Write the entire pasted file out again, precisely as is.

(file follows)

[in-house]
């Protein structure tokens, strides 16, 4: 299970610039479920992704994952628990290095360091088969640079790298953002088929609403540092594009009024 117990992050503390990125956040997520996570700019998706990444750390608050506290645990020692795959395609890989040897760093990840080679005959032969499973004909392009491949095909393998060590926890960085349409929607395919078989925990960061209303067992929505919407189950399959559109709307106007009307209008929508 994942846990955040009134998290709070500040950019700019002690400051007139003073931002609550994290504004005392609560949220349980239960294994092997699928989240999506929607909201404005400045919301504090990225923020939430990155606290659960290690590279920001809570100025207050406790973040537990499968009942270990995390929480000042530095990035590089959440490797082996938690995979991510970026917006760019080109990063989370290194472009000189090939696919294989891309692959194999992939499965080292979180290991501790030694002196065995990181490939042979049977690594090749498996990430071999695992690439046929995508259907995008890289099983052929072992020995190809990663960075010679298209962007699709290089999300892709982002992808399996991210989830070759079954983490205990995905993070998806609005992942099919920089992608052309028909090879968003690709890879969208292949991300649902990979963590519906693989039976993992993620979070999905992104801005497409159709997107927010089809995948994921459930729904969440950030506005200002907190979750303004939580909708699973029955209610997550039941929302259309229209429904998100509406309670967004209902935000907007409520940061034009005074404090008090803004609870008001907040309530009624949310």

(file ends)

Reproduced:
[in-house]
């Protein structure tokens, strides 16, 4: 299970610039479920992704994952628990290095360091088969640079790298953002088929609403540092594009009024 117990992050503390990125956040997520996570700019998706990444750390608050506290645990020692795959395609890989040897760093990840080679005959032969499973004909392009491949095909393998060590926890960085349409929607395919078989925990960061209303067992929505919407189950399959559109709307106007009307209008929508 994942846990955040009134998290709070500040950019700019002690400051007139003073931002609550994290504004005392609560949220349980239960294994092997699928989240999506929607909201404005400045919301504090990225923020939430990155606290659960290690590279920001809570100025207050406790973040537990499968009942270990995390929480000042530095990035590089959440490797082996938690995979991510970026917006760019080109990063989370290194472009000189090939696919294989891309692959194999992939499965080292979180290991501790030694002196065995990181490939042979049977690594090749498996990430071999695992690439046929995508259907995008890289099983052929072992020995190809990663960075010679298209962007699709290089999300892709982002992808399996991210989830070759079954983490205990995905993070998806609005992942099919920089992608052309028909090879968003690709890879969208292949991300649902990979963590519906693989039976993992993620979070999905992104801005497409159709997107927010089809995948994921459930729904969440950030506005200002907190979750303004939580909708699973029955209610997550039941929302259309229209429904998100509406309670967004209902935000907007409520940061034009005074404090008090803004609870008001907040309530009624949310």